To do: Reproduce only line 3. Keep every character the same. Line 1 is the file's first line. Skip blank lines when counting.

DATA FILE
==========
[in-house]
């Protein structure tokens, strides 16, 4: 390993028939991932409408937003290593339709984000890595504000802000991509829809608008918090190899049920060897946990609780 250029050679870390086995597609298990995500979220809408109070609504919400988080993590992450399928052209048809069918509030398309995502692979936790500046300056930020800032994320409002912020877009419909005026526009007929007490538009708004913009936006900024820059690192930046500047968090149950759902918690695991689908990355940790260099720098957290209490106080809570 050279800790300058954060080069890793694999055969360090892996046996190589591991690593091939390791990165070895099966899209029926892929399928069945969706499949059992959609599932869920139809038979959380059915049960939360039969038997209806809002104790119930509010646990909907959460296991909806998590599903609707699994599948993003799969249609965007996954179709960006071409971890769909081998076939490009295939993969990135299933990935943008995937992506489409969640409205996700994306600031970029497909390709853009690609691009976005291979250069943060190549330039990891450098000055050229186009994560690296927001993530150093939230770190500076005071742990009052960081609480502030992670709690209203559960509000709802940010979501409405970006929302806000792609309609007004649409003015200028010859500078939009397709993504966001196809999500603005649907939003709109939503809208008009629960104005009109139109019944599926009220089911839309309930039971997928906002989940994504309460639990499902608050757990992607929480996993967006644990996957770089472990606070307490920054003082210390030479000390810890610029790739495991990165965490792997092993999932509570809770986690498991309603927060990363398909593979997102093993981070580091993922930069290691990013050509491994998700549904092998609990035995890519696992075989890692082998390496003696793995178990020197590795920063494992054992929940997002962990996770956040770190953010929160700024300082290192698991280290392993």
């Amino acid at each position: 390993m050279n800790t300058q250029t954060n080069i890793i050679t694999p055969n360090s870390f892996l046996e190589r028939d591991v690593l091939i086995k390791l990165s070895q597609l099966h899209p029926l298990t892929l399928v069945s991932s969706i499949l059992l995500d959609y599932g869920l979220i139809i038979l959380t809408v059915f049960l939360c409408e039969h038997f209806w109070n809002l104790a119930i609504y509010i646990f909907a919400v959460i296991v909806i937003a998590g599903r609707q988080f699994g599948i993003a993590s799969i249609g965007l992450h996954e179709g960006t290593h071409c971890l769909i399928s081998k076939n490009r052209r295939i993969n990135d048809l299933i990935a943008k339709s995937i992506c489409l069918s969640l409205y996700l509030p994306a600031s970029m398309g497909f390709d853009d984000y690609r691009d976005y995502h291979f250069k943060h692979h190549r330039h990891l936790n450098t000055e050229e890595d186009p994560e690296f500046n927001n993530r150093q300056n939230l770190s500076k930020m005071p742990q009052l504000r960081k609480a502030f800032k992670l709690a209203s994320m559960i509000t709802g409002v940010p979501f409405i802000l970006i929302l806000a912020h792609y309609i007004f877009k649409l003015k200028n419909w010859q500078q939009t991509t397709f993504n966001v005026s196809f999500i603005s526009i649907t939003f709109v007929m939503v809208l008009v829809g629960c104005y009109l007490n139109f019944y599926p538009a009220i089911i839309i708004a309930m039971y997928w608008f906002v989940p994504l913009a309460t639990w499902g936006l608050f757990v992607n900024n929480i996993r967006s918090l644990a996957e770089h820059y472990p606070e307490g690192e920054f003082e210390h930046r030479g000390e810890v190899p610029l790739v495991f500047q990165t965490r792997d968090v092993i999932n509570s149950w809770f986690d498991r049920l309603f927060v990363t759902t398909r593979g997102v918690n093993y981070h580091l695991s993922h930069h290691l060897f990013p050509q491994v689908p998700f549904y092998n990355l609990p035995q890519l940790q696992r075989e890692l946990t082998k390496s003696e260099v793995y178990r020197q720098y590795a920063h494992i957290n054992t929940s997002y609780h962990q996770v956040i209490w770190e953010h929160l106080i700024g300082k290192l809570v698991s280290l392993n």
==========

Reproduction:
């Amino acid at each position: 390993m050279n800790t300058q250029t954060n080069i890793i050679t694999p055969n360090s870390f892996l046996e190589r028939d591991v690593l091939i086995k390791l990165s070895q597609l099966h899209p029926l298990t892929l399928v069945s991932s969706i499949l059992l995500d959609y599932g869920l979220i139809i038979l959380t809408v059915f049960l939360c409408e039969h038997f209806w109070n809002l104790a119930i609504y509010i646990f909907a919400v959460i296991v909806i937003a998590g599903r609707q988080f699994g599948i993003a993590s799969i249609g965007l992450h996954e179709g960006t290593h071409c971890l769909i399928s081998k076939n490009r052209r295939i993969n990135d048809l299933i990935a943008k339709s995937i992506c489409l069918s969640l409205y996700l509030p994306a600031s970029m398309g497909f390709d853009d984000y690609r691009d976005y995502h291979f250069k943060h692979h190549r330039h990891l936790n450098t000055e050229e890595d186009p994560e690296f500046n927001n993530r150093q300056n939230l770190s500076k930020m005071p742990q009052l504000r960081k609480a502030f800032k992670l709690a209203s994320m559960i509000t709802g409002v940010p979501f409405i802000l970006i929302l806000a912020h792609y309609i007004f877009k649409l003015k200028n419909w010859q500078q939009t991509t397709f993504n966001v005026s196809f999500i603005s526009i649907t939003f709109v007929m939503v809208l008009v829809g629960c104005y009109l007490n139109f019944y599926p538009a009220i089911i839309i708004a309930m039971y997928w608008f906002v989940p994504l913009a309460t639990w499902g936006l608050f757990v992607n900024n929480i996993r967006s918090l644990a996957e770089h820059y472990p606070e307490g690192e920054f003082e210390h930046r030479g000390e810890v190899p610029l790739v495991f500047q990165t965490r792997d968090v092993i999932n509570s149950w809770f986690d498991r049920l309603f927060v990363t759902t398909r593979g997102v918690n093993y981070h580091l695991s993922h930069h290691l060897f990013p050509q491994v689908p998700f549904y092998n990355l609990p035995q890519l940790q696992r075989e890692l946990t082998k390496s003696e260099v793995y178990r020197q720098y590795a920063h494992i957290n054992t929940s997002y609780h962990q996770v956040i209490w770190e953010h929160l106080i700024g300082k290192l809570v698991s280290l392993n």